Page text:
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January 19, 1999 - First Days at Duke

Karen's High Dose Chemo Diary

First Days at Duke

To: wellness < This e-mail address is being protected from spambots. You need JavaScript enabled to view it >
Subject: First Days at Duke
From: Harry Patterson < This e-mail address is being protected from spambots. You need JavaScript enabled to view it >
Date: Tue, 19 Jan 1999 21:17:00 -0500

Karen, my son Drew, our 75 pound golden retriever Midas and I arrived in Durham, NC last night after a six hour ride. We were all a little on edge at the beginning of the High Dose chemo process that was about to begin. Today we brought Karen to the Bone Marrow Transplant clinic at 9:00 to have some lab work done. We should have figured the day would not go well when the nurse taking Karen's blood pinched her arm pretty good with the rubber strap. We next moved to the primary clinic area where Karen would receive another shot of Neupogen to encourage the growth of her stem cells (third in three days). The clinic is very new and extremely pleasant, but seeing the other women lying there tired and drawn, who had obviously recently gone through the HDC made Karen a little nervous. We watched a quick movie on how to care for the Hickman catheter Karen was going to receive later. It was informative and fairly tame after going through as much as we have over the past two years. I think the Jackson Pratt drain after axillary dissection is more traumatic, although this new one needs more care to prevent infection.

We drove down the street to the main hospital where Karen would have her old Porta Cathe (her second one that was installed under her skin to get chemo) removed and the new Hickman Catheter (outside your skin, kind of a fish tank tube with multiple ends) installed for the next treatments tomorrow and the next 3-5 weeks) The catheter allows all blood, shots, chemo, etc to be administered in the tubes, without having to stab her arms every day. She went in for prep at 11:00 and by 11:30 after assuming she had begun Drew and I left for lunch and to bring Drew back to the hotel. I arrived back at the hospital by 1:00 when Karen should have been done and was told she had just been brought in to the operating room (after sitting in prep that long) and would not be in recovery for at least 2 hours. I proceeded to go to the library and do some research to kill time. I wandered back to the waiting area at 3:00 to find she was still not ready. A doctor came out to tell me they had trouble removing the old catheter and were just beginning the installation of the new one (another 1 1/2 hours) I proceeded to go back to get Drew and bring him back with me. We finally saw Karen back in recovery at 5:00. Another doctor told us that they had trouble removing a piece of the catheter that was embedded in her skin from what must have been her first catheter of two years ago. Somehow a piece was left behind, I don't know how, but it caused problems both to remove and to install the new one. To make a long story not so long she is resting quietly beside me in the hotel after a long day.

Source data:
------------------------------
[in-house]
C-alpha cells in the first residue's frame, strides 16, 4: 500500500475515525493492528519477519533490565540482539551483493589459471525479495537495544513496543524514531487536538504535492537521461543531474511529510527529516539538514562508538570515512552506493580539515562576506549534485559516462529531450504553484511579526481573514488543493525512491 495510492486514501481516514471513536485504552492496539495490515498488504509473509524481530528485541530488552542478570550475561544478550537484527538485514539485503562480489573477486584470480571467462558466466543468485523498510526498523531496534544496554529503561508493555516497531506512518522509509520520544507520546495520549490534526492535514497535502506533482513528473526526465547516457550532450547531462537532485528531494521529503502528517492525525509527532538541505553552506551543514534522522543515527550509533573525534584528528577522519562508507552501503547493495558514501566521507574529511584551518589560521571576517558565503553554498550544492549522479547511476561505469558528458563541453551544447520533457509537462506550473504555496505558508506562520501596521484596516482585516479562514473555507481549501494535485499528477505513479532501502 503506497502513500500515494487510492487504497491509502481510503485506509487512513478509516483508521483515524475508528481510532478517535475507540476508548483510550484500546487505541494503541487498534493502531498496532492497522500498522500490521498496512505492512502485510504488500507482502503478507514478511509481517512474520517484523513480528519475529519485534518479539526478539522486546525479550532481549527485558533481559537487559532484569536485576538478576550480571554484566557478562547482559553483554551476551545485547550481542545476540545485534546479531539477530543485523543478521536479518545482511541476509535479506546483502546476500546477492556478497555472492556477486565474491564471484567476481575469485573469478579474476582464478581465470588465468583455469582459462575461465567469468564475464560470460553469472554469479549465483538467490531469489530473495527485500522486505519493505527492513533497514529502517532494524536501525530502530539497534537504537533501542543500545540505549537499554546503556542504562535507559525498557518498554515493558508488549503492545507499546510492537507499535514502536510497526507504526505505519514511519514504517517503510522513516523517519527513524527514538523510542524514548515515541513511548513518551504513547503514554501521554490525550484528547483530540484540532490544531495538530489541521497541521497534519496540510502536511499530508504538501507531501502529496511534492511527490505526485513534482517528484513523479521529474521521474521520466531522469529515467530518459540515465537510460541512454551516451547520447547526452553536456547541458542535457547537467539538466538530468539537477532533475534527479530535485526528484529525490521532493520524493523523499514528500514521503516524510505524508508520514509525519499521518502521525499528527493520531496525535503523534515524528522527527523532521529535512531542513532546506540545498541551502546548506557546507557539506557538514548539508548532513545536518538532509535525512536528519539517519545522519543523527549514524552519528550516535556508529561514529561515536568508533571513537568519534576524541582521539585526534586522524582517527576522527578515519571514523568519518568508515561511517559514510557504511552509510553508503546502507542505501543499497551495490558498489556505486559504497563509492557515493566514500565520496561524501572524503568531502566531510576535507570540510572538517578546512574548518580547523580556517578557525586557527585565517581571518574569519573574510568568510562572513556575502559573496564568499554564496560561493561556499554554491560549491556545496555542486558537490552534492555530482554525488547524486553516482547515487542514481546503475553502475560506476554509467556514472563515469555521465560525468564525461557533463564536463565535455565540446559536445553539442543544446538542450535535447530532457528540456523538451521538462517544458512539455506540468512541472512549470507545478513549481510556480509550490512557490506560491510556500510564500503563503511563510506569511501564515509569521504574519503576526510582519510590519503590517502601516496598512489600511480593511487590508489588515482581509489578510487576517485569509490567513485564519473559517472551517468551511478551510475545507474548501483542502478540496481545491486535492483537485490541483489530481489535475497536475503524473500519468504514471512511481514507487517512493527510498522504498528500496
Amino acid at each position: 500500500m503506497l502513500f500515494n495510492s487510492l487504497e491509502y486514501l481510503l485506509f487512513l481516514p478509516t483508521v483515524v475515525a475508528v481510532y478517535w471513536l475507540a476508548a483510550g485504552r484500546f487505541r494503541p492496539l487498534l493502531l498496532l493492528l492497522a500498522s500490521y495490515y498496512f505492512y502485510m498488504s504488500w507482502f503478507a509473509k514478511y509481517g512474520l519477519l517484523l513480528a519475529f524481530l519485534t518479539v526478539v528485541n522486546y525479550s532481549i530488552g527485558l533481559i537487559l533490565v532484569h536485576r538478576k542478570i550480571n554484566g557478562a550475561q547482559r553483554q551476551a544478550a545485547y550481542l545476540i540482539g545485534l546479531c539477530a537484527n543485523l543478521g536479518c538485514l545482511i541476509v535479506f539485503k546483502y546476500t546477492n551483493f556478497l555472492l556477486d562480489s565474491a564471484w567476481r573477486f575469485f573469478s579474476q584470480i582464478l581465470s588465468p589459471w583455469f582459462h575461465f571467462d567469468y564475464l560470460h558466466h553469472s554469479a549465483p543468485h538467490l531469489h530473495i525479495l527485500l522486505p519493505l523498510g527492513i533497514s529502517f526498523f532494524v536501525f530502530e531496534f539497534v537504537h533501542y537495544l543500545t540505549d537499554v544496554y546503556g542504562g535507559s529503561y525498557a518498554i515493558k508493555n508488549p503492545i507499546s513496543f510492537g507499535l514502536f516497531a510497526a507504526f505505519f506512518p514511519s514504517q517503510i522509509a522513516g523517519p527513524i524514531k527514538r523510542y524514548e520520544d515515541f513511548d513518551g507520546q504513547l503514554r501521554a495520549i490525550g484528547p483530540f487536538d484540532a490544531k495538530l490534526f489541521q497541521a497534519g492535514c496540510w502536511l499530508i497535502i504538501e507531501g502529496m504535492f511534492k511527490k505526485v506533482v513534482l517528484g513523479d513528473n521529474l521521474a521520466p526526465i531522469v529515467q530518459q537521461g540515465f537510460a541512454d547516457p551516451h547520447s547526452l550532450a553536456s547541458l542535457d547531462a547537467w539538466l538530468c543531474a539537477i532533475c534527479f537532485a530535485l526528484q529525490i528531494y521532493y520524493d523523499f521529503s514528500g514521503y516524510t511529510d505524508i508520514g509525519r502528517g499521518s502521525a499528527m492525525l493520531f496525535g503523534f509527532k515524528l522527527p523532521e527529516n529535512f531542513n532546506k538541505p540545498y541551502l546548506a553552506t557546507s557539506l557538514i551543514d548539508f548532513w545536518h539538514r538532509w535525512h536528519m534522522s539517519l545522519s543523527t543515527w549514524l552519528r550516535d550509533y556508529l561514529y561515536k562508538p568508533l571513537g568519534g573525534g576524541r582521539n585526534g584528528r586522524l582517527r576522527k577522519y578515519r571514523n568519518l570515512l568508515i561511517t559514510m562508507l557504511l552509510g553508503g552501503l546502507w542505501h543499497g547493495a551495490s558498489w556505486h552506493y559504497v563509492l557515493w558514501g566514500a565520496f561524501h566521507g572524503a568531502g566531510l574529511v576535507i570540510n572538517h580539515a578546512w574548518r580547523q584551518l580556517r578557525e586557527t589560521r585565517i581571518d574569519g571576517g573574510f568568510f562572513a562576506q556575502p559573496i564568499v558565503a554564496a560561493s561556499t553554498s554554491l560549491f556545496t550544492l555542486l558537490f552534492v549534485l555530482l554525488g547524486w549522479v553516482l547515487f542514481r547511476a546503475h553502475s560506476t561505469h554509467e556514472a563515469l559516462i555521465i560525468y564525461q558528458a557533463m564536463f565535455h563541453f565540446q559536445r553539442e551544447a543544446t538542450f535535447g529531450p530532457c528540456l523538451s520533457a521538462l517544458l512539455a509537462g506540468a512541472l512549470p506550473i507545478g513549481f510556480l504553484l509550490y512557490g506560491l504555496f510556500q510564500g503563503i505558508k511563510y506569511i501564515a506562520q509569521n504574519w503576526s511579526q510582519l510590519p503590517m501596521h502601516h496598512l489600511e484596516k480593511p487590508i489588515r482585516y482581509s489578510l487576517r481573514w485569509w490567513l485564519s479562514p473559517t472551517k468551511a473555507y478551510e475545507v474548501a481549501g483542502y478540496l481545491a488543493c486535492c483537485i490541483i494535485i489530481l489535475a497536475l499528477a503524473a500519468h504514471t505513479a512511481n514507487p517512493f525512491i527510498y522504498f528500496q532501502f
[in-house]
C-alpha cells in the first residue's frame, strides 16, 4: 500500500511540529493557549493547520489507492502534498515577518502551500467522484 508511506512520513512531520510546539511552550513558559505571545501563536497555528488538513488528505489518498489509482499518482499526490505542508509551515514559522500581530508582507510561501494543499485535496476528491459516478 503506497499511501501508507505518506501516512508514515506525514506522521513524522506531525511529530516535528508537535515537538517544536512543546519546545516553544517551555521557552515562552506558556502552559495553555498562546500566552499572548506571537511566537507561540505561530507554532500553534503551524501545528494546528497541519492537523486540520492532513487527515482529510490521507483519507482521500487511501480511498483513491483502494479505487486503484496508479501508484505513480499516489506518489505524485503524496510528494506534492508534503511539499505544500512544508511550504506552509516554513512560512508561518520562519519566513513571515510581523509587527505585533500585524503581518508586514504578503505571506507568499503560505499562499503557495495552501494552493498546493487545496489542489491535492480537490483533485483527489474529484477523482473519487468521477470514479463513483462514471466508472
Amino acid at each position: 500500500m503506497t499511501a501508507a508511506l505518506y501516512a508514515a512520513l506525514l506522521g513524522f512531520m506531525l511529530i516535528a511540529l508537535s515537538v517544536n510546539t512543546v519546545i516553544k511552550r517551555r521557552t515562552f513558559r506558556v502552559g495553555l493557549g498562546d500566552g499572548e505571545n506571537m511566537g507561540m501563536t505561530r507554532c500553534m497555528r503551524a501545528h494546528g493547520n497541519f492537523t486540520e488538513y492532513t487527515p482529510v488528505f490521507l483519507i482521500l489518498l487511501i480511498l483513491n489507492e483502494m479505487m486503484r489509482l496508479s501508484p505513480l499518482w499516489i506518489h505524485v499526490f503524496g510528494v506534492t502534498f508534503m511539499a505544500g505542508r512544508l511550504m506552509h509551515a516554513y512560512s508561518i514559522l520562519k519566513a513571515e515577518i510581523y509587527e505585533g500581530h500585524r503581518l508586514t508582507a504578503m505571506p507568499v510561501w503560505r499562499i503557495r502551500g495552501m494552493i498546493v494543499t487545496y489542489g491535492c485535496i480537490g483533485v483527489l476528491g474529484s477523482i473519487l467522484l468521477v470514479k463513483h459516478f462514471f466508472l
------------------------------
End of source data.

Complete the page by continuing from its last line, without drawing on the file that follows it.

Tomorrow will be another 6 hour day of Pheresis. This should be just boring as they hook her up to the equipment that will gather her stem cells to be frozen and replaced after her high dose chemo treatments. I know for some of you this may be much more information than you needed to know. It is our way of documenting the process, helping others understand it and letting a lot of others concerned about Karen know how she is doing.

Harry Patterson


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